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Wife of the God

ISSUE:  Winter 2010
In a small hand mirror, a girl's face is reflected.

In her bedroom, Selassie examines her reflection in tiny broken mirror. She lives in a traditional Troxovi shrine of the Ewe people in Ghana. When she was a small girl, her family brought her to the shrine to make amends with a god who was angry because of a crime committed by her ancestors, years before Selassie was born. She is a fiashidi, defined in the Ewe language as a “queen fit for a king” and a “wife of the god.”

There are thousands of women like Selassie, young and old, who serve in the shrines to atone for the past crimes of their family and society. This age-old practice has sparked controversy nationally and internationally. Those calling for abolition of the practice call Selassie a trokosi or “a slave of the shrine.” The women lack freedoms, they say, are forced into physical labor and sexual relations with the priests. And so they have made it their mission to eradicate this practice and to “liberate and rehabilitate” the women and girls through vocational training and Christian counsel.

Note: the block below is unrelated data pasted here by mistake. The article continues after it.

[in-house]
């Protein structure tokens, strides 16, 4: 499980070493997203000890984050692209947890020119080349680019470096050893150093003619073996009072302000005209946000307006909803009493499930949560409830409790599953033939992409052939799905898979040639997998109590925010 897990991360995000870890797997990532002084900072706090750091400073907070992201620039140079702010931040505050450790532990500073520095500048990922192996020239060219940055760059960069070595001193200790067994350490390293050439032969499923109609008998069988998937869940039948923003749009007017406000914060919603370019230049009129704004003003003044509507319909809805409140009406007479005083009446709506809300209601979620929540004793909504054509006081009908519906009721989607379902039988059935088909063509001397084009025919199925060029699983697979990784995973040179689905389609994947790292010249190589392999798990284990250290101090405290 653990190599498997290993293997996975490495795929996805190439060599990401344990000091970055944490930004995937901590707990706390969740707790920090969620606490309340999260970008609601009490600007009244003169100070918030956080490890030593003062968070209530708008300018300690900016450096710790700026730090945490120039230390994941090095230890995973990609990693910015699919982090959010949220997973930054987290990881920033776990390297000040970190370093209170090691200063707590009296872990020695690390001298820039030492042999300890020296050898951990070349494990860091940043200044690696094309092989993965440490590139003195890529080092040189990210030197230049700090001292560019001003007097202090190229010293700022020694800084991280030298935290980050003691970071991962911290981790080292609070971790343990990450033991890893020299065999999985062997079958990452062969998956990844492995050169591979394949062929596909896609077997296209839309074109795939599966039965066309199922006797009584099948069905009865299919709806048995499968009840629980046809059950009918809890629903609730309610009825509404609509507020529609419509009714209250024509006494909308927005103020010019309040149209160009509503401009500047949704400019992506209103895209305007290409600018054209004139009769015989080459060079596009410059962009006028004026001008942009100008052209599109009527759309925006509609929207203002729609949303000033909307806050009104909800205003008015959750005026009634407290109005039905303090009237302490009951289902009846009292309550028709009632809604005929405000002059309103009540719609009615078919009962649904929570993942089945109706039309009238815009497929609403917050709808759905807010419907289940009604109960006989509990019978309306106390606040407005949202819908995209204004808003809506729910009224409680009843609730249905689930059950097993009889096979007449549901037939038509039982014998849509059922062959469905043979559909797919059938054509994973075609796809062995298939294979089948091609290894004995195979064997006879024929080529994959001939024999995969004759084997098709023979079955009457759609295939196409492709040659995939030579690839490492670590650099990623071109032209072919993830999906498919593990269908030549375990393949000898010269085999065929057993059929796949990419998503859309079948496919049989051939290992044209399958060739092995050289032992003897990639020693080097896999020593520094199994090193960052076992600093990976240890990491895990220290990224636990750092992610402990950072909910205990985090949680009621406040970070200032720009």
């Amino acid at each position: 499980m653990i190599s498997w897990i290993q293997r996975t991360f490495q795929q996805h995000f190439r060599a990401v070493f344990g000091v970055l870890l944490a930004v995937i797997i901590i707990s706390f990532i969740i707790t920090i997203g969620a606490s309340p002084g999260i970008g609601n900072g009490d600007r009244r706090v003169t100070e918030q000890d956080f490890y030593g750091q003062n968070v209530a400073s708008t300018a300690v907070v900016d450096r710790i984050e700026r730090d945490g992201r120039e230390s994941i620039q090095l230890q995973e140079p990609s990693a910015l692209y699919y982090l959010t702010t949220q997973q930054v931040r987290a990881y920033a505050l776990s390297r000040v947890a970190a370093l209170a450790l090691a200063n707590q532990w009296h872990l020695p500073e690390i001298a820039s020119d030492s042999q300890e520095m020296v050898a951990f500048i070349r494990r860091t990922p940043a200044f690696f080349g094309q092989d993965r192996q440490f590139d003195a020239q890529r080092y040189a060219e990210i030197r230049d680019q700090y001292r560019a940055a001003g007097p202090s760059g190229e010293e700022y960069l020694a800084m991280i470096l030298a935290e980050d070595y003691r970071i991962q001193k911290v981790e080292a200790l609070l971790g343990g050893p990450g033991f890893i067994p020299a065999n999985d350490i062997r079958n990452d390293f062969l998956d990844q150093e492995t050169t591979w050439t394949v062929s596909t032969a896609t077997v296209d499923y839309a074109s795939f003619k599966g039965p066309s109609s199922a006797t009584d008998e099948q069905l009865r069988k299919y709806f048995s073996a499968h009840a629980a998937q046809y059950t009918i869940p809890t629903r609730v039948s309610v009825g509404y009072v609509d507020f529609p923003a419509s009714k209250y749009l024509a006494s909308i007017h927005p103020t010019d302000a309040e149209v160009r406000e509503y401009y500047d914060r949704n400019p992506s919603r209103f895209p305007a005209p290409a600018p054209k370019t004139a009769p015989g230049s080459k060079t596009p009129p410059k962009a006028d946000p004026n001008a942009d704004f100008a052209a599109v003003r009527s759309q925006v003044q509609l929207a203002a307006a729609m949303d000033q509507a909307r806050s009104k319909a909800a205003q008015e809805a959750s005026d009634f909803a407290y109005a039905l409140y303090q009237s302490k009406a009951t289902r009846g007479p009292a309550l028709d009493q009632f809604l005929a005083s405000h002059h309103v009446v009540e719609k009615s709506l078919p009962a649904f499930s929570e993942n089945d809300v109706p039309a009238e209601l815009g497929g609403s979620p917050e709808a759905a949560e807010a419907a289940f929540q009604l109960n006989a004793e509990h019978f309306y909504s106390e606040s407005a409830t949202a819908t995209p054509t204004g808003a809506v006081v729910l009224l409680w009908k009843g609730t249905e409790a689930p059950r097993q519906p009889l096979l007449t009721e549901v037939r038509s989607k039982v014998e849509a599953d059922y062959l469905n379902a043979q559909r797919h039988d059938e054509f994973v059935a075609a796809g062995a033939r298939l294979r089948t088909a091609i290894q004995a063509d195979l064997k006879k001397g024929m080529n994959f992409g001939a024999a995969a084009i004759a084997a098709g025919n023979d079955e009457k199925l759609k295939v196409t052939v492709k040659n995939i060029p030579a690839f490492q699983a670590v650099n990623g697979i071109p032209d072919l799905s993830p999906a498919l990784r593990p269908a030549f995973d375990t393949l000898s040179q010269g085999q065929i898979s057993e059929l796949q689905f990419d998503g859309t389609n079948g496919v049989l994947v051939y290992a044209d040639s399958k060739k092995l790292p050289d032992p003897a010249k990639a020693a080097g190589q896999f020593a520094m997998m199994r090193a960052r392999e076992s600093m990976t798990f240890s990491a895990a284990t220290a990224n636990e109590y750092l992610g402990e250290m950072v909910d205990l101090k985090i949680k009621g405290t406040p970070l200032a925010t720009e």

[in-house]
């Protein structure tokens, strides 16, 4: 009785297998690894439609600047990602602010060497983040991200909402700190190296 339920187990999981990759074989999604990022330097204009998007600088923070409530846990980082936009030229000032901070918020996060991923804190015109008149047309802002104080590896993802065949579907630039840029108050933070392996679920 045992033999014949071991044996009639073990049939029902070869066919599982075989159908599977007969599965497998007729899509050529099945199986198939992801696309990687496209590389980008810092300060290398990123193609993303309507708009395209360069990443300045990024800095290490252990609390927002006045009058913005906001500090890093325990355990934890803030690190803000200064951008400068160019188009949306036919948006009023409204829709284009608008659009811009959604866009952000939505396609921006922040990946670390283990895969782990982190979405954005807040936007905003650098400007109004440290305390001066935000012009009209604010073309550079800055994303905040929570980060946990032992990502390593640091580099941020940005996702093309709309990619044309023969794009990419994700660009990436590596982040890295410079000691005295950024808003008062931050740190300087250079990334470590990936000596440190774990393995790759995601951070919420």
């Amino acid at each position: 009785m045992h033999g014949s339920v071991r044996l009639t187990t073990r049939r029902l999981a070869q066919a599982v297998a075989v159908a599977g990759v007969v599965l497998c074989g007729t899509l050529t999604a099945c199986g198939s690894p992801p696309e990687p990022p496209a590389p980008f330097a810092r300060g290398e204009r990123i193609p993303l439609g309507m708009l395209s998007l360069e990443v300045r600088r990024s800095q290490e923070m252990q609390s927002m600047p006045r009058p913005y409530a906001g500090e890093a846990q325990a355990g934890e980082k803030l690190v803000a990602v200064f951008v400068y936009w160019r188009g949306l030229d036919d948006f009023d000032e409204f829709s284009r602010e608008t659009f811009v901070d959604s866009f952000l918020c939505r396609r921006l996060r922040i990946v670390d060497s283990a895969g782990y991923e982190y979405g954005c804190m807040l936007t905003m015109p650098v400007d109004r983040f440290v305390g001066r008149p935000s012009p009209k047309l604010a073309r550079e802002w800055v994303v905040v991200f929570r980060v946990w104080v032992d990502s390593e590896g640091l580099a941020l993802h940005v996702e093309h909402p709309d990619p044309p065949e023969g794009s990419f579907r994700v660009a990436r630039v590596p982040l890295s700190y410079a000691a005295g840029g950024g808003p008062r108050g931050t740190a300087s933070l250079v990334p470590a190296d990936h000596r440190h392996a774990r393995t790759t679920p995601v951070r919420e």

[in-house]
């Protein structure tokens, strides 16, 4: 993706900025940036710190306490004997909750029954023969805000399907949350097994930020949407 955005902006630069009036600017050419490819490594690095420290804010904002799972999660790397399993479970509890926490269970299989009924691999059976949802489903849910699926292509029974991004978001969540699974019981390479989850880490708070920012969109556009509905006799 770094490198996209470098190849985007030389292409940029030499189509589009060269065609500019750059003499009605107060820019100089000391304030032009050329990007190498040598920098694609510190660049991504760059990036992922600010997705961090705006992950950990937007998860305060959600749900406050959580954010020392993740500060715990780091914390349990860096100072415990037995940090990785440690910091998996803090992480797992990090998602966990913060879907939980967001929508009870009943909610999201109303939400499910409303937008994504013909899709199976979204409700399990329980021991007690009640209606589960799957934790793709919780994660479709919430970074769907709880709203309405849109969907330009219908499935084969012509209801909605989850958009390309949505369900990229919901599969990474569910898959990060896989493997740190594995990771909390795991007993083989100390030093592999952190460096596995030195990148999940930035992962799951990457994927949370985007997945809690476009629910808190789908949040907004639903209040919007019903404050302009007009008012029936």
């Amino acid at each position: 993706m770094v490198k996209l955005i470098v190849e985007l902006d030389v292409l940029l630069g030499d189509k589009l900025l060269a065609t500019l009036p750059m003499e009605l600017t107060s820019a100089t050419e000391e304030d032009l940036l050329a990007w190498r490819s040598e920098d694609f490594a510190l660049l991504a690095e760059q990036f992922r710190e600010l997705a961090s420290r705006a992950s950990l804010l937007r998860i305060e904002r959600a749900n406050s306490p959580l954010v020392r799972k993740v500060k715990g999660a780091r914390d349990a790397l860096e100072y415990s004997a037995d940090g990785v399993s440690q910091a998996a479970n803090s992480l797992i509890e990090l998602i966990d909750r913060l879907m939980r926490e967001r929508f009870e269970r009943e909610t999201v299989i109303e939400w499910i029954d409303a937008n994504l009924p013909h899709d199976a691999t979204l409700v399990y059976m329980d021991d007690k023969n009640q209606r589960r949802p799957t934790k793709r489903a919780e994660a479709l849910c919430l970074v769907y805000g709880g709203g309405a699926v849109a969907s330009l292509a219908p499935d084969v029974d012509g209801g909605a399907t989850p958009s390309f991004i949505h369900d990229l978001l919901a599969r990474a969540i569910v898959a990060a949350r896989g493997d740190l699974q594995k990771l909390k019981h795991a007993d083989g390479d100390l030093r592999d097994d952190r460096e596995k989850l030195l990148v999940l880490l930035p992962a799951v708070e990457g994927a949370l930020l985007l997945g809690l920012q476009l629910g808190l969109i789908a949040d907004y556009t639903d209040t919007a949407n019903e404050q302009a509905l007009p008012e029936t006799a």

I traveled to the town of Klikor in southeast Ghana, home to Selassie and hundreds of other fiashidi, seeking answers: What does it mean to be a wife of the god? Is Selassie a queen of the town or a slave of the shrine?

God is worshipped throughout Ghana in a variety of ways. He is heard, seen, and referenced in the beat of the drums, movements of the dancers, marks on the body, patterns on cloth, trees growing in the sacred forest, and inscriptions on the rear of taxis. The majority of Ghanaians are nominally Christians or Muslims, but they still hold traditional beliefs. When Christianity arrived in the Gold Coast in the mid 1800s, the Ewe people were depicted as wild barbarians and Satan-worshipping pagans. The Christian missionaries preached their belief that conversion to Christianity equaled conversion to modern life. Yet while technological modernity and progressive thought are accepted in Klikor (some townspeople have cell phones), the older religious beliefs are still strongly held.